running around 6 pm (they are designed to get people who work 8 or 9
      to 5 downtown to and from their homes in residential areas toward the
      edge of the city) and the rest have their last run between 9 and 10
      pm, so if you work different hours you are out of luck.


      Apologies For The Repetition Maru


      -- Ronn! :)



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    • Charlie Bell
      On 03/10/2007, at 11:07 AM, Dan Minettte wrote: u ... Maybe, but I m having trouble thinking of real-world examples within inner or outer London, and certainly
      Message 139 of 139 , Oct 3, 2007
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        On 03/10/2007, at 11:07 AM, Dan Minettte wrote:
        u
        >>
        >> Yep. I'm still wondering what bits of London are 20 mins apart by car
        >> and hours apart by public transport (apart from at 3am, at which time
        >> most of London is 20 mins by car and unreachable at all by public
        >> transport...).
        >
        > I thought it would be obvious...trips that require several transfers.

        Maybe, but I'm having trouble thinking of real-world examples within
        inner or outer London, and certainly had no trouble getting from
        Hammersmith to Acton or whatever (which is radial...). Took an hour
        on the bus instead of 40 mins in the car.
        >
        > Anyways, the example is Exmouth Rd. and Appledore Ave to Balmoral and
        > Waverly and back on a Sunday afternoon....

        I like the way you sneak the "and back" in there, as I was figuring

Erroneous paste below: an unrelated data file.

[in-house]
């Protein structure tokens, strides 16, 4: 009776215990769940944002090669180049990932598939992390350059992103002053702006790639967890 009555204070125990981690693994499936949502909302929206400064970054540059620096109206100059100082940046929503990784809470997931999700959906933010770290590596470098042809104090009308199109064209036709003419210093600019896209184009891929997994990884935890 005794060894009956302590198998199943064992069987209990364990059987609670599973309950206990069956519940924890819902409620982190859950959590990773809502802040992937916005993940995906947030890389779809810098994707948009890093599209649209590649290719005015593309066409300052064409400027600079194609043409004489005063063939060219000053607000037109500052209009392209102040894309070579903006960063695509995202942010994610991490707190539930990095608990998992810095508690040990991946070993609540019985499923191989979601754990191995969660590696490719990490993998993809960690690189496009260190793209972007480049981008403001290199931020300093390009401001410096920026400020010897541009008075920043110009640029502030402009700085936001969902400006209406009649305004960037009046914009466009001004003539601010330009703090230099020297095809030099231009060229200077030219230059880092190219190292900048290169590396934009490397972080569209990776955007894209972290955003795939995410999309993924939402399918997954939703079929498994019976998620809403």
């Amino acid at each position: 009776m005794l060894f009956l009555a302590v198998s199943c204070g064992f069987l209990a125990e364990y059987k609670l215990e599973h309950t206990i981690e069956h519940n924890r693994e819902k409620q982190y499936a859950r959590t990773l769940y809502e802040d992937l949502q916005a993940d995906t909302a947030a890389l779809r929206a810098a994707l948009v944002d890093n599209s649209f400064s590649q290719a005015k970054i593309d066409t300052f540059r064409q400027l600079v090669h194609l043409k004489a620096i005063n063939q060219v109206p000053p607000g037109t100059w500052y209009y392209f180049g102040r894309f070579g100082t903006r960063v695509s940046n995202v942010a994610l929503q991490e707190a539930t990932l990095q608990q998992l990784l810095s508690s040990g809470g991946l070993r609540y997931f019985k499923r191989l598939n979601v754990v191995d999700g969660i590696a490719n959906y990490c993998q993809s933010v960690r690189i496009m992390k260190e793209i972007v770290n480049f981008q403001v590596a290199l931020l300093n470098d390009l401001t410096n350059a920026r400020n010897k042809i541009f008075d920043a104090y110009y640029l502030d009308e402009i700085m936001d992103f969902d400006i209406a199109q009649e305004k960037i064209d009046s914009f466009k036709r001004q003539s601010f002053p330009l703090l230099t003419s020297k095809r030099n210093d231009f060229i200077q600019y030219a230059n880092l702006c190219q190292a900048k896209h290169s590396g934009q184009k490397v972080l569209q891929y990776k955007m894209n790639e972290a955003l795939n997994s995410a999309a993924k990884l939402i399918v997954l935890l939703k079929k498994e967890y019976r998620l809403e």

on two places 20 mins apart, not two place 20 mins there and back,
        which obviously changes things drastically by adding extra waiting
        time for the turnaround, along with specifying Sunday when traffic is
        at its best and public transport on its worst day (and people would
        be making different sorts of journey to a weekday).

        Also, not giving the proper road names - "Balmoral and Waverly" means
        *nothing* to a Brit - and no suburbs makes it way harder than it
        needed to for me to look. There are over 30 streets called Balmoral
        something inside the M25 London Orbital. There are none called
        Waverly something. There are 40-ish called "Waverley" something. In
        fact, I can't find where there are two roads intersecting called
        those things, and I've looked. I found the junction of "Exmouth and
        Appledore" at http://tinyurl.com/3xoy4y but the other one eludes me.

        You're also talking "Greater London", which is out beyond "outer
        London" as referred to in the original article. Places like Harrow,
        Kingston and Ruislip aren't considered London proper (they don't have
        London postcodes).

        This is called "stacking the deck"...


        >
        > FWIW, the frequency of the outlying busses was a bit more than I
        > would have
        > guessed.

        It's pretty good in the UK. And, as I pointed out, any limitation on
        private transport would lead to an increase in routes and frequency
        of public transport.

        If you actually point out where you were talking about (try a google
        maps pointer) and I'll check your work against the public transport
        route finder...

        Charlie.